John and Jane Adams Trade Card Collection
Scope and Contents
A variety of products are advertised in the collection. All trade cards in the collection are American except two French cards which can be found in the "Miscellaneous Products" folder. This collection has been digitized: http://ibase.sdsu.edu/index.php?a=ViewItem&i=531
- Adams Trade Card Collection (Person)
Conditions Governing Access
This collection is open for research.
Conditions Governing Use
The copyright interests in some or all of these materials have not been transferred to San Diego State University. Copyright resides with the creator(s) of materials contained in the collection or their heirs. The nature of archival collections is such that multiple creators are often applicable and copyright status may be difficult or even impossible to determine. In any case, the user must assume full responsibility for any use of the materials, including but not limited to, obtaining publication rights and copyright infringement. When requesting images from Special Collections & University Archives for publication, we require a signed agreement waiving San Diego State University of any liability in the event of a copyright violation.
Trade cards, also known as advertising cards, were wildly popular collectibles in the latter half of the nineteenth century as consumer culture took over America. Advertising a huge variety of manufactured goods in bright chromolithographed colors, trade cards were produced by advertisers to encourage recognition of brand names and to stimulate demand for the products advertised. Though trade cards sometimes feature rather generic Victorian images of flowers or birds, these attractive pieces of ephemera often feature comic little vignettes with punchy slogans, or instructions for catchy games to be played using the card. Some are die-cut, and some have folding or moveable pieces--features that surely made great fun for their collectors. Trade cards were often issued in series to emphasize their collectible aspect, and this collection has many representatives from various series; for example, McLaughlin's Coffee "War Ship" series, or Arbuckle's "States" series.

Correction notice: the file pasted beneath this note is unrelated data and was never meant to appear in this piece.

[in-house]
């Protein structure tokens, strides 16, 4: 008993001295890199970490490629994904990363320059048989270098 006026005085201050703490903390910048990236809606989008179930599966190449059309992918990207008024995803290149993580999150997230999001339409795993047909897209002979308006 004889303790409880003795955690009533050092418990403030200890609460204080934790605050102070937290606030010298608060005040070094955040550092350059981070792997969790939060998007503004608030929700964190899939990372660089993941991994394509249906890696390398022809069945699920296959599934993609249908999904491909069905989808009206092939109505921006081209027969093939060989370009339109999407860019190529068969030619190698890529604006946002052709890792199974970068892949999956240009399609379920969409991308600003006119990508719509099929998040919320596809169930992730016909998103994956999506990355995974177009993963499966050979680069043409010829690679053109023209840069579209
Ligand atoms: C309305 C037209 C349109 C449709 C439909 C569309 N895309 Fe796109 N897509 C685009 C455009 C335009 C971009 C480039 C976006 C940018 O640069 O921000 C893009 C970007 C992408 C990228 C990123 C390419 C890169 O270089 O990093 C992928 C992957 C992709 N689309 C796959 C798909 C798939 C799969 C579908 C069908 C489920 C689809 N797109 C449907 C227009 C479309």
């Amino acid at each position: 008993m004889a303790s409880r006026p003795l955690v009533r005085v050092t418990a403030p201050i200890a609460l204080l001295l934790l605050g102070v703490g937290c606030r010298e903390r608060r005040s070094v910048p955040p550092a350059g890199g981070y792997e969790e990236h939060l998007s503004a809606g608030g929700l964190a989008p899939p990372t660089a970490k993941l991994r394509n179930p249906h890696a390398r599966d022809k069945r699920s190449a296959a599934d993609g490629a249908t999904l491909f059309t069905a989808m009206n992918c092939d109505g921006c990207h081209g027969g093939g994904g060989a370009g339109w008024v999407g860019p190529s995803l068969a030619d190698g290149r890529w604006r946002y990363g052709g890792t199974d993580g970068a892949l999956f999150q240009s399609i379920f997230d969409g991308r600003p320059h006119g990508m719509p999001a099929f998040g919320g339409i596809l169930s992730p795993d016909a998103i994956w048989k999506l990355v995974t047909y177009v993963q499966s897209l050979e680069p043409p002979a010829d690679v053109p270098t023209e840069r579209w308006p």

Trade cards often contain a separate advertisement for the local seller of the product, usually on the verso of the card. A huge variety of social and cultural topics are open for study using trade cards. Depictions of women and femininity, domesticity and the American home, advertising methods and consumerism, social mores, race relations, humor--all are made tangible in this type of American ephemera.
0.67 Linear Feet
Language of Materials
The collection is arranged alphabetically by type of product. Within each folder, cards are arranged alphabetically by name of product advertised. There is a "Miscellaneous Products" folder found at the end of the collection which houses cards not readily categorizeable. Cards that do not advertise a product, but were rather meant to serve as advertising for a business, are housed in the "Individual Businesses" folder.
When a count appears in parentheses after a product listing in the finding aid (i.e., Union Sewing Machine (10)), this denotes that there are ten different cards advertising the Union Sewing Machine. There are no duplicate cards in the collection.
These materials were separated from the unprocessed John and Jane Adams Ephemera Collection, Box 6 (Advertisements).
- John and Jane Adams Trade Card Collection
- Description rules
- Describing Archives: A Content Standard
- Language of description
- Script of description
- Language of description note